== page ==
The Chinese government has decided unilaterally to change the terms of its relationship with Hong Kong with a new security law. Some believe that Beijing is undertaking this move because of opportunity – a world distracted with COVID – and weakness, seeking to divert attention from its handling of the pandemic. It may also believe that the West is divided and therefore unable to stop or effectively punish Beijing.
The same could be true in the South China Sea. The Chinese government has accelerated activities on the artificial islands it has constructed there that provide it with increased actual control and an enhanced legal argument to the formations and to the sea as a whole. These activities have ranged from building fighter aircraft shelters to growing bok choy on the formations. Reports also indicate that Chinese navy, coast guard, and maritime militia vessels have been increasingly challenging fishing and military vessels from states who have claims to portions of the South China Sea. While Hong Kong may be a larger issue with long-term implications for Taiwan, the South China Sea holds the potential for shorter-term clashes that could escalate, militarily.
Western and regional states will continue to challenge China’s moves in Hong Kong. However, those challenges or punishments will be economic and/or political. And China has likely calculated that it can withstand or outlast any punishments. The South China Sea is a different set of issues. While seeming more esoteric – questions of law of the sea and real or artificial islands – the international waterway has a feature that Hong Kong does not: the regular close encounter of military and paramilitary forces of China and a variety of states including the United States. This creates the possibility for military clashes – either intentional or by misperception/accident – that carry with them the chance for escalation. Over the next six to seven months in particular, military interactions – particularly those between Chinese and U.S. forces -- may be more difficult to manage due to the domestic politics in each country.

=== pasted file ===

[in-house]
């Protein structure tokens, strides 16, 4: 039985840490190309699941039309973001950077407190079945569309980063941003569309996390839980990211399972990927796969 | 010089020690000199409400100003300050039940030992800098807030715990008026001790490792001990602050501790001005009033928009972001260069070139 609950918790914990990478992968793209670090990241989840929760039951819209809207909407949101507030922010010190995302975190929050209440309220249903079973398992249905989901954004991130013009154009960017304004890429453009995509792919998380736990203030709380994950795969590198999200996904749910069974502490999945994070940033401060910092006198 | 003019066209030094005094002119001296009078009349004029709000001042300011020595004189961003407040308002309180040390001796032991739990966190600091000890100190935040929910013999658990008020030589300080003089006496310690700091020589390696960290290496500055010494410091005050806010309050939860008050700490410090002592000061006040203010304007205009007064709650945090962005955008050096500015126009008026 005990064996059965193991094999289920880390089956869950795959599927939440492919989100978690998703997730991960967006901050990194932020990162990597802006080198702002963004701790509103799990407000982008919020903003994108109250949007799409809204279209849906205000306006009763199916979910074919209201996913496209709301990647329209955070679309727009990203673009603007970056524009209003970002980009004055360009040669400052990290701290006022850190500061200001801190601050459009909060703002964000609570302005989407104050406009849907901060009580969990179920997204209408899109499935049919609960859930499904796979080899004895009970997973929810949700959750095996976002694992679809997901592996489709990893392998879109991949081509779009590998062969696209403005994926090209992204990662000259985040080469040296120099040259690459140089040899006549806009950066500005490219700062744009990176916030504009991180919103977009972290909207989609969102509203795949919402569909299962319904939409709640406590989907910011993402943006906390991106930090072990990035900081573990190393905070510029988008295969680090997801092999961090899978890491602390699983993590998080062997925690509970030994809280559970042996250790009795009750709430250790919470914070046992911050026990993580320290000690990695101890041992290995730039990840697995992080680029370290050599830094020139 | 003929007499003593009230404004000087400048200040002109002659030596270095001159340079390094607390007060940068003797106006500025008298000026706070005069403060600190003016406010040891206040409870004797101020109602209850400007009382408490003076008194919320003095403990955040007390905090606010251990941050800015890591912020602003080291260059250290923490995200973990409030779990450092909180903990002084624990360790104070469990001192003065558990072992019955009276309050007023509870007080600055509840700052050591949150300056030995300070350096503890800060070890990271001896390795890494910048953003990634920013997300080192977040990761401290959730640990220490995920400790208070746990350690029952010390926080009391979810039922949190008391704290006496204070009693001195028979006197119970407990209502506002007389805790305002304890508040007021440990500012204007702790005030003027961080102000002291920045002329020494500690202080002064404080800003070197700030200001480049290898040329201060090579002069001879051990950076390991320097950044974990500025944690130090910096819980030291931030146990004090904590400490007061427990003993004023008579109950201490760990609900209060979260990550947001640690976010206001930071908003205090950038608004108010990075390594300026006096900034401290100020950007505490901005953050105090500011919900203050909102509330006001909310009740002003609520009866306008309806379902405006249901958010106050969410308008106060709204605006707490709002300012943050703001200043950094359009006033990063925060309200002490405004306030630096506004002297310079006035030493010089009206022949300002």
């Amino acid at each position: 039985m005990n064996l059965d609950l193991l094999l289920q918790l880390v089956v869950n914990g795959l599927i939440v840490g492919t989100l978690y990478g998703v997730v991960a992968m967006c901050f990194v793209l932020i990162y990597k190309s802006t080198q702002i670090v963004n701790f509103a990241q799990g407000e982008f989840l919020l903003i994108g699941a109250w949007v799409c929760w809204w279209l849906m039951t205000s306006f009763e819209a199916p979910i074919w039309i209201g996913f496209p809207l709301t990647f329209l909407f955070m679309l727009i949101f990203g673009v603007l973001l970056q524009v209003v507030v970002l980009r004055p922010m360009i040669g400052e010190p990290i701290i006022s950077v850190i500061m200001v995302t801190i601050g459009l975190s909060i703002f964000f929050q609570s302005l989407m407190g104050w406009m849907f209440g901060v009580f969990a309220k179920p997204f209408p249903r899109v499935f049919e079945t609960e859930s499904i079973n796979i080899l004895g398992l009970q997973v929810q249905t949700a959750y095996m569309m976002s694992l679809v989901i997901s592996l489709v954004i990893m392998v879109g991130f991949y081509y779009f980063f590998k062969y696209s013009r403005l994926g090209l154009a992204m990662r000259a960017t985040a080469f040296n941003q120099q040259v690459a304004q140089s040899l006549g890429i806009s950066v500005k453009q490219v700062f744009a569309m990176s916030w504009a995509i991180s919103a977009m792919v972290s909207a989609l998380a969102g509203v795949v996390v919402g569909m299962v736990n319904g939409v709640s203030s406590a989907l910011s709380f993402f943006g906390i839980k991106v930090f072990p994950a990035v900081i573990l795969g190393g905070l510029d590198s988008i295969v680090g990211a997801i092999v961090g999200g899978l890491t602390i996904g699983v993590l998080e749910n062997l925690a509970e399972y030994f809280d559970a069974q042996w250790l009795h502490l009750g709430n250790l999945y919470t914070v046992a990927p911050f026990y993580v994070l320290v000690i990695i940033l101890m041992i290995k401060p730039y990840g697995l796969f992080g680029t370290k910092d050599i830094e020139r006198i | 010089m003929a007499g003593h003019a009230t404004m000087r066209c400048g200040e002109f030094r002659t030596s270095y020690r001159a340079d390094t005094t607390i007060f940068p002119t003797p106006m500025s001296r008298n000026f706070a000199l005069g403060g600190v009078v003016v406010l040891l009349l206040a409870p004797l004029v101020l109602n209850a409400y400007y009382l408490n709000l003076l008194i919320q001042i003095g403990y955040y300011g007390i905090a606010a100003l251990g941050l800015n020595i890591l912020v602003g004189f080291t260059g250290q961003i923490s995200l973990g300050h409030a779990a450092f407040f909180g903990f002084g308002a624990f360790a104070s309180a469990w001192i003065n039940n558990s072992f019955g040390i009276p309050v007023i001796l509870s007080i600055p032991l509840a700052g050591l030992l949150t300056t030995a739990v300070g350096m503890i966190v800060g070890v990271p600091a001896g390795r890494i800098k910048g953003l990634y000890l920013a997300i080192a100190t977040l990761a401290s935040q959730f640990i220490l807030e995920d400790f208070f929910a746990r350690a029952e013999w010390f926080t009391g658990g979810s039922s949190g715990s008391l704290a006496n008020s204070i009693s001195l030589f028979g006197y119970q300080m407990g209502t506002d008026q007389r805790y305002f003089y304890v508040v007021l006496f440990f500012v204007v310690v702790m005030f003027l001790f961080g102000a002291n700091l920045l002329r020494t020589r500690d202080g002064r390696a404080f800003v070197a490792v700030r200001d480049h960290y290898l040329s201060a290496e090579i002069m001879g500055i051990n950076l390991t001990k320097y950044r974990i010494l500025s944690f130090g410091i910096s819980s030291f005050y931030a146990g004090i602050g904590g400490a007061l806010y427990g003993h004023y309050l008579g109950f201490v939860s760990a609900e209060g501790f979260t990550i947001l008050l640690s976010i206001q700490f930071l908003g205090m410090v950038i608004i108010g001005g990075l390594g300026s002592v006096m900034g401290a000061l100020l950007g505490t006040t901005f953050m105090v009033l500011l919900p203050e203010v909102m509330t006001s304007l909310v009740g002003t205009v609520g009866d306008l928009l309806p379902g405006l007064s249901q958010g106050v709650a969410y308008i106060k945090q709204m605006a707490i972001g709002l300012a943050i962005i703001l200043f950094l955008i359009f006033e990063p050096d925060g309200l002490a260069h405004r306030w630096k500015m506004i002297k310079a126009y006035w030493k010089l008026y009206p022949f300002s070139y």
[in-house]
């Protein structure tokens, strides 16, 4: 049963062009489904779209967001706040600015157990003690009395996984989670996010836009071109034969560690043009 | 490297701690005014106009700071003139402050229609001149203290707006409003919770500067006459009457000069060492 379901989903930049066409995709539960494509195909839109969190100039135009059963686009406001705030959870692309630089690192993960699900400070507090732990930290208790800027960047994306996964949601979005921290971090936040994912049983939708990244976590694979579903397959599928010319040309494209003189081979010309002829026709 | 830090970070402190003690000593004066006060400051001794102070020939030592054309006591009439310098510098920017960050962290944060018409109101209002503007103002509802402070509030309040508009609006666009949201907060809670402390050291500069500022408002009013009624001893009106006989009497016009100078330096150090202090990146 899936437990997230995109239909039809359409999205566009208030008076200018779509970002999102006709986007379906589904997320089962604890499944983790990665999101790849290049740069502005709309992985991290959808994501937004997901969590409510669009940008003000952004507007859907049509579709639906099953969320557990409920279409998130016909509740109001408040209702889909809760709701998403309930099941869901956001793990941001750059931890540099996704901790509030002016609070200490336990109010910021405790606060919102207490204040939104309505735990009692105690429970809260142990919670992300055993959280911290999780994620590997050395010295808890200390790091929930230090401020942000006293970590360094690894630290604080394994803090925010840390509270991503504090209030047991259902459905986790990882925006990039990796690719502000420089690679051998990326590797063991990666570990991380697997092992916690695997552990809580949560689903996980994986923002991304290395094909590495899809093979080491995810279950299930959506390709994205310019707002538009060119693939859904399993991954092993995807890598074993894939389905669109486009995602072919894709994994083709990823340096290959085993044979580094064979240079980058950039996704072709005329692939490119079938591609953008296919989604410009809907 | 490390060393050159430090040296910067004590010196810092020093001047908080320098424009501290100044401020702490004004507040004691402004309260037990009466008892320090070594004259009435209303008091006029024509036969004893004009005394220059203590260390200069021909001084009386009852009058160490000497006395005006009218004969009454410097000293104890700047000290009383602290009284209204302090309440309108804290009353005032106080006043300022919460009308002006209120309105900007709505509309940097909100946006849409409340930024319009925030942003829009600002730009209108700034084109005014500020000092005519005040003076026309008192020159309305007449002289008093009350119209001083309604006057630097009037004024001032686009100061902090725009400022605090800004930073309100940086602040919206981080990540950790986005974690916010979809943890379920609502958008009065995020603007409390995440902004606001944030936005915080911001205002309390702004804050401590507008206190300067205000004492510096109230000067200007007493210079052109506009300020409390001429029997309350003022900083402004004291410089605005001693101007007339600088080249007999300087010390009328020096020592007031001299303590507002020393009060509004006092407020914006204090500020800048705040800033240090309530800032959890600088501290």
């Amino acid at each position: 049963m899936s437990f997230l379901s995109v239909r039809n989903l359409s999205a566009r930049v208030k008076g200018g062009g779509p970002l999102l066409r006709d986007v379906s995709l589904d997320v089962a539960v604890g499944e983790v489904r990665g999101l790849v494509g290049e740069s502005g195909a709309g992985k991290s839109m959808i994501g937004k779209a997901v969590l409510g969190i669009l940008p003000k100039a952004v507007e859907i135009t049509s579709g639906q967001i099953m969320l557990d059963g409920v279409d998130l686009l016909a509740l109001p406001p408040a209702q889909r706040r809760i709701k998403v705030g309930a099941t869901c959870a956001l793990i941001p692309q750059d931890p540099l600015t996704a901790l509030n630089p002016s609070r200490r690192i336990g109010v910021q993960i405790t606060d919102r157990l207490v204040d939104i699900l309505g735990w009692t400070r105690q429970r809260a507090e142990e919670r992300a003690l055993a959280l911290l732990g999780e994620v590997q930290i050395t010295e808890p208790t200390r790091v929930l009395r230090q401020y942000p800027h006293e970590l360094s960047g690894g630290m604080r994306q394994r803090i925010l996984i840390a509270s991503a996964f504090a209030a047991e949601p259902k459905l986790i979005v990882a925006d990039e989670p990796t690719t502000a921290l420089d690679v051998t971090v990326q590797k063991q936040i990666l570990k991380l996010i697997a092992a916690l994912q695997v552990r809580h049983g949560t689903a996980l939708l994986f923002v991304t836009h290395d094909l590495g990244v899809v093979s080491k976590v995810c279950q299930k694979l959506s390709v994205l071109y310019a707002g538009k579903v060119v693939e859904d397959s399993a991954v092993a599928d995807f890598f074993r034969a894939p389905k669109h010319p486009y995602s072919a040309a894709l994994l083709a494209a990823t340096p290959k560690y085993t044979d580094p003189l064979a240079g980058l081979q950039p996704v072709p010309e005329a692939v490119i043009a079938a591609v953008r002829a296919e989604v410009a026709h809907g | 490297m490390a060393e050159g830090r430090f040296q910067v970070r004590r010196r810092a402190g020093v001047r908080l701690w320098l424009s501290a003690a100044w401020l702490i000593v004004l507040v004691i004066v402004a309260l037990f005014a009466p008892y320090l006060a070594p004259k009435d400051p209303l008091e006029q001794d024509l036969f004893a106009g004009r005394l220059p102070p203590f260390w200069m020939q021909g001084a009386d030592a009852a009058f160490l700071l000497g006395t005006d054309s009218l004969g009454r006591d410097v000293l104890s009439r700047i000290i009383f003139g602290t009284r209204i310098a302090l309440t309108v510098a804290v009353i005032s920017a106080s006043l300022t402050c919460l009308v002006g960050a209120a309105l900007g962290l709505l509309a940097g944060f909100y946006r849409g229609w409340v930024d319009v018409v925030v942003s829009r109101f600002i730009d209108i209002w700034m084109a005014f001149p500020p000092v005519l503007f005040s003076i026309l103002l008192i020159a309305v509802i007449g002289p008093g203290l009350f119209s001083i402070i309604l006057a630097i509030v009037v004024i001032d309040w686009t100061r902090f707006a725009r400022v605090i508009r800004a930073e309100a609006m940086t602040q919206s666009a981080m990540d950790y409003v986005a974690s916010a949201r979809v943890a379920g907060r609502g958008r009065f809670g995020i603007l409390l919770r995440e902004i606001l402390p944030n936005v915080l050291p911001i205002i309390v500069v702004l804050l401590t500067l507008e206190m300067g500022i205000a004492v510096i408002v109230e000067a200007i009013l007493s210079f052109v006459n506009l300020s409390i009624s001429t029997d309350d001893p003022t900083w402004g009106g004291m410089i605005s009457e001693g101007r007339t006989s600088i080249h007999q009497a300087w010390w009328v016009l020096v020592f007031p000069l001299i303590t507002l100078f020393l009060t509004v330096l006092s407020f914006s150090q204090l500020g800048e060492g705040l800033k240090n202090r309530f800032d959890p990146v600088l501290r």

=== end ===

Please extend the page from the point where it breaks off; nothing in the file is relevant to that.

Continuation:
Military clashes can occur through a mix of actions. China is stepping up its activities on the water and in the air over the South China Sea. It simply has more forces operating and challenging the right of others to be present without its permission. Beijing could also choose to implement an air defense identification zone over the sea, something it has been threatening to do for years. For states in the region who also claim portions of the South China Sea or islands in it as their territory, territorial waters and/or exclusive economic zones, attempts to demonstrate this could lead to clashes.
The United States regular sails and flies U.S. military aircraft and naval vessels through the South China Sea including activities designated as “freedom of navigation” operations that directly challenge Beijing’s claims. The most recent of these was the sailing of the USS Mustin destroyer within twelve nautical miles of the Chinese-claimed Paracel Islands without Chinese permission. As with an incident in 2001 when a Chinese fighter jet, flying aggressively and unsafely, struck a U.S. EP-3 spy plane flying in international airspace over the South China Sea, accidents can happen even absent direction from higher authorities. In 2001, it took several months for the new Bush administration and the Chinese government to work out a climbdown. Off ramps to crises will be more difficult to come by in the current environment between Washington and Beijing with the former looking at a looming election and the latter seeking to shore up its domestic credibility and control in the wake of COVID originating on Chinese soil.